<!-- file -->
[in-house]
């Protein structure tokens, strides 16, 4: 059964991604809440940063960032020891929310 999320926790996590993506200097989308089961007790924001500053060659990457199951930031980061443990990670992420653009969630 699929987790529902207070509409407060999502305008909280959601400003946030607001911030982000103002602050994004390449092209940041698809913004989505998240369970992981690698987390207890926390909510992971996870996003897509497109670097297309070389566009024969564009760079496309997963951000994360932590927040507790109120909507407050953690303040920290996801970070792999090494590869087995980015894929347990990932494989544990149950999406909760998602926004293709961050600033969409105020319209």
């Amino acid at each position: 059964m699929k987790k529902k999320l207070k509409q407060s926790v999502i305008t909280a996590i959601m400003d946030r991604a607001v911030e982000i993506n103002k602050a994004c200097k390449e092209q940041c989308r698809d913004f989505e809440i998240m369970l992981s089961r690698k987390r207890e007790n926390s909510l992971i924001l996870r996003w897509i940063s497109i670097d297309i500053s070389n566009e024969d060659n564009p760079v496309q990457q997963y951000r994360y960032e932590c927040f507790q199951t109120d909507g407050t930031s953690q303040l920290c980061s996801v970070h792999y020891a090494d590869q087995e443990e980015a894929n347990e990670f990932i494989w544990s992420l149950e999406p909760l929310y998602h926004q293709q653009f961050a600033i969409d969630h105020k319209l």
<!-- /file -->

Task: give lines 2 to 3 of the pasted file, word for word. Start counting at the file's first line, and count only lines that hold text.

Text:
């Protein structure tokens, strides 16, 4: 059964991604809440940063960032020891929310 999320926790996590993506200097989308089961007790924001500053060659990457199951930031980061443990990670992420653009969630 699929987790529902207070509409407060999502305008909280959601400003946030607001911030982000103002602050994004390449092209940041698809913004989505998240369970992981690698987390207890926390909510992971996870996003897509497109670097297309070389566009024969564009760079496309997963951000994360932590927040507790109120909507407050953690303040920290996801970070792999090494590869087995980015894929347990990932494989544990149950999406909760998602926004293709961050600033969409105020319209």
């Amino acid at each position: 059964m699929k987790k529902k999320l207070k509409q407060s926790v999502i305008t909280a996590i959601m400003d946030r991604a607001v911030e982000i993506n103002k602050a994004c200097k390449e092209q940041c989308r698809d913004f989505e809440i998240m369970l992981s089961r690698k987390r207890e007790n926390s909510l992971i924001l996870r996003w897509i940063s497109i670097d297309i500053s070389n566009e024969d060659n564009p760079v496309q990457q997963y951000r994360y960032e932590c927040f507790q199951t109120d909507g407050t930031s953690q303040l920290c980061s996801v970070h792999y020891a090494d590869q087995e443990e980015a894929n347990e990670f990932i494989w544990s992420l149950e999406p909760l929310y998602h926004q293709q653009f961050a600033i969409d969630h105020k319209l």